The Swish company BRAINGINES SA is working on something super interesting that has been discussed for many years: processing digital signals via the GPU, the dedicated graphics card of your computer. They simply call it GPU Audio.
The GPU on your computer hardly gets used. Watching full screen video’s in the browser via Netflix or YouTube? That runs on the Integrated card of my MacBook Pro. Using Ableton Live? Integrated, although the Dedicated card (GPU) will be chosen for some plugins.
So using a GPU for audio progressing makes much sense. According to GPU Audio they claim:
Graphics cards have unrivaled computing power that has, until now, been impossible to unlock for audio processing. However, we have carried on with the dream of being able to make GPU Audio a reality, to provide democratized hardware acceleration for audio producers whether from a small bedroom studio to powering full studios and venues, eliminating the need for expensive DSP accelerating hardware, and more.
Another very cool feature is the claimed 1 ms buffer length for audio processing.
The CPU of your computer handles a lot of tasks, input/output devices, communication with the OS, running software, audio processing, graphics processing etc. So moving digital signal processing to the dedicated graphics card should offer a higher performance overall. How much boost that creates is yet to been seen.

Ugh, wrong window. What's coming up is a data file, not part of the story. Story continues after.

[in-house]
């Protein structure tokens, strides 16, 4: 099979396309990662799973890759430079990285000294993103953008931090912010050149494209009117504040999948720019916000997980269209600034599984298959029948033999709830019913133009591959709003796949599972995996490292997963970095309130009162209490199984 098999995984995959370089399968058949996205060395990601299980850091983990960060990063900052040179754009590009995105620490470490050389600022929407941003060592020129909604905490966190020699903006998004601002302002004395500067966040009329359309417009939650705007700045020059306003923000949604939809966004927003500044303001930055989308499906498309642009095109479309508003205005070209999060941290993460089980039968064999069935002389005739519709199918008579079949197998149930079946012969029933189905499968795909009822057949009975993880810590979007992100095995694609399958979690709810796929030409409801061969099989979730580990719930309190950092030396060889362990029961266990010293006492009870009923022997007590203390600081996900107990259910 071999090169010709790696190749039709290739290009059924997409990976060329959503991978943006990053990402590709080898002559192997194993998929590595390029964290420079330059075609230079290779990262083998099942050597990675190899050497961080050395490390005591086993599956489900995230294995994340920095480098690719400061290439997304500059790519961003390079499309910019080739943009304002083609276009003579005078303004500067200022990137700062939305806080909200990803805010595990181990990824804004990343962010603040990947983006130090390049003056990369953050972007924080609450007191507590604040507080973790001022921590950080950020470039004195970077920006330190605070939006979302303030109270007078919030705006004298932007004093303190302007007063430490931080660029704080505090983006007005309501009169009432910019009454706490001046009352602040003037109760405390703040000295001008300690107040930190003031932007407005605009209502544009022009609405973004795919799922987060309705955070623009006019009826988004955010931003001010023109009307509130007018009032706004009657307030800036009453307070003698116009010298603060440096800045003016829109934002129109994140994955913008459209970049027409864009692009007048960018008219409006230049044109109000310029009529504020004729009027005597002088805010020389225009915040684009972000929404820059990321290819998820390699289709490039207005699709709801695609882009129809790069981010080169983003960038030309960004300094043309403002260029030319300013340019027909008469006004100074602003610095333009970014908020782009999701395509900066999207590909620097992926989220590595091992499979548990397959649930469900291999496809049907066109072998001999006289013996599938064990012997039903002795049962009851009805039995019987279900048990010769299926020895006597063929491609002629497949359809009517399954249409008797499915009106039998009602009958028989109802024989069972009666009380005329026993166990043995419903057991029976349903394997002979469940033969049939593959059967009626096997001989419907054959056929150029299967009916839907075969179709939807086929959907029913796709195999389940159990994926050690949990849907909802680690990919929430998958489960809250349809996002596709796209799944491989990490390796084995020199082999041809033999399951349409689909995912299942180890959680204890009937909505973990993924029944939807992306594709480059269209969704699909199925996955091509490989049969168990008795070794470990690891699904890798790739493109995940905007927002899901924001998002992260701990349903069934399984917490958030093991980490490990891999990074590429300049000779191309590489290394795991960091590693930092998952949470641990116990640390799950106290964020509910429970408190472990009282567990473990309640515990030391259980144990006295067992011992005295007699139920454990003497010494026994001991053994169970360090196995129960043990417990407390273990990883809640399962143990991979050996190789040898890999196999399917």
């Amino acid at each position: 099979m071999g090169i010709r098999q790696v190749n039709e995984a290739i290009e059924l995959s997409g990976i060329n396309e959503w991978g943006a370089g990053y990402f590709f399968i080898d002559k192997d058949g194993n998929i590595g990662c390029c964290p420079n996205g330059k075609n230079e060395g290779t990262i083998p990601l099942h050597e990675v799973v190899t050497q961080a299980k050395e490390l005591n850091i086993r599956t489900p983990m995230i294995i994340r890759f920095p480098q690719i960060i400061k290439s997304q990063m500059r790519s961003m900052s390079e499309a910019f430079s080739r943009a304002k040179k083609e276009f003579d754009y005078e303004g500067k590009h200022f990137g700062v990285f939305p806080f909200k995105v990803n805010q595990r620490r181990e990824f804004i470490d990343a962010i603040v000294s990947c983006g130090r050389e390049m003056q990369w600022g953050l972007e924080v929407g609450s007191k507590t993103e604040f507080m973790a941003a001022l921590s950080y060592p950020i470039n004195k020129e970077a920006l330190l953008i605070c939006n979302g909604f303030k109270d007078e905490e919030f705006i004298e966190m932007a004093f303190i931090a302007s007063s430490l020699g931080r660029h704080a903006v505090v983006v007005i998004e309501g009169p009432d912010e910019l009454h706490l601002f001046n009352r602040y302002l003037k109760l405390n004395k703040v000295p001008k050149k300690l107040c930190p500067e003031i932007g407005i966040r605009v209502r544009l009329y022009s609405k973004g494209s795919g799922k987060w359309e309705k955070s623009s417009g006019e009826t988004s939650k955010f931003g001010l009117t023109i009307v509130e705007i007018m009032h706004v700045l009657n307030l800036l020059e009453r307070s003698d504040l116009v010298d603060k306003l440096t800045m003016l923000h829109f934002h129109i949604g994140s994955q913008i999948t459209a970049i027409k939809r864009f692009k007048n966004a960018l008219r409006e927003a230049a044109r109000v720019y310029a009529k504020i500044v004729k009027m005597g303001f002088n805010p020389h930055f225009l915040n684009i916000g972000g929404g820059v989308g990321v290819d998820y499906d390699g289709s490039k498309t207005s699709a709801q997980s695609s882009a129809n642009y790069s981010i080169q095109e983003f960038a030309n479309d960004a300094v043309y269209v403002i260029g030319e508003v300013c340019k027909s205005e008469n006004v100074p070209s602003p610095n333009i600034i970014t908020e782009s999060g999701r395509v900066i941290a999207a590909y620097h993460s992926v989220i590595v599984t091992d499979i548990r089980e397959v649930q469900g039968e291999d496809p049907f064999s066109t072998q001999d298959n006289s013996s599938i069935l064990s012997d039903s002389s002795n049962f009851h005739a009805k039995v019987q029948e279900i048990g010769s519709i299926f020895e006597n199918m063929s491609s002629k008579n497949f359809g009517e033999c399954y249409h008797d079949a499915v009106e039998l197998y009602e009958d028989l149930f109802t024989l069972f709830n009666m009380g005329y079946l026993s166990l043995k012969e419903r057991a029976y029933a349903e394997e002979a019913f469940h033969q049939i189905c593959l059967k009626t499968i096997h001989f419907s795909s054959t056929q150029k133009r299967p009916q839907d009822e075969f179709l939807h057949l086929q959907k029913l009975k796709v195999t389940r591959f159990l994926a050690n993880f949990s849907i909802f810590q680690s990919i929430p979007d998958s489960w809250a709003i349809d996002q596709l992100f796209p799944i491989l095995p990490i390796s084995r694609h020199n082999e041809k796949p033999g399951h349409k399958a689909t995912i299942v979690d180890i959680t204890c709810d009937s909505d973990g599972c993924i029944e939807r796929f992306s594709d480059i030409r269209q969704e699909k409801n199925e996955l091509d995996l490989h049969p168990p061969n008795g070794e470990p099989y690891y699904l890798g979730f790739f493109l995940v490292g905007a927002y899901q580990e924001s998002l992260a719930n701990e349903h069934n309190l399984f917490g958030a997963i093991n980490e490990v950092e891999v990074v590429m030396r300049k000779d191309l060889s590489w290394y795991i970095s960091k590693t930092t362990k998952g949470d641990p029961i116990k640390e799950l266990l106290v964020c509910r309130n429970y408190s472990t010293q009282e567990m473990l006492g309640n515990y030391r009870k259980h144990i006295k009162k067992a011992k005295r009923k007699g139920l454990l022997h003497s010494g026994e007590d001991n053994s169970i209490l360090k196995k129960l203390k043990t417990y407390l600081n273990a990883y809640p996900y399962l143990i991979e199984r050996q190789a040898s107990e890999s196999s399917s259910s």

GPU versus M1
On the website of GPU Audio I read:
– Expand computing power by adding more GPUs in a desktop or a blade server
– Upgrade GPU to the next-gen graphics card
– Use computer networks to expand the DSP power
– Use eGPU cases to boost your system with additional power on-the-fly
Using an external GPU or additional GPU’s feels a bit weird when I think of the power the Apple M1 processor range has to offer. In combination with the compactness and mobility a MacBook Pro has to offer. I would love to see performance tests with a MacBook Pro M1 Pro/M1 Max. Maybe these machines are already so powerful that for audio work they will never run out of power.
On the other hand, people like myself, who are still running on an Intel Mac would welcome some extra power. There’s no need to buy a new Mac every few years, which s better for the environment as well. GPU Audio might give these older machines a boost.
The bummer is that a VST3 plugin cannot run on the GPU by default. So these are special VST3 plugins using the GPU Audio API. They have already established a partnership with Abbey road studios and a few more.
Check it out:: gpu.audio
UPDATE: Sonicstate did a video with GPU Audio at Namm 2022: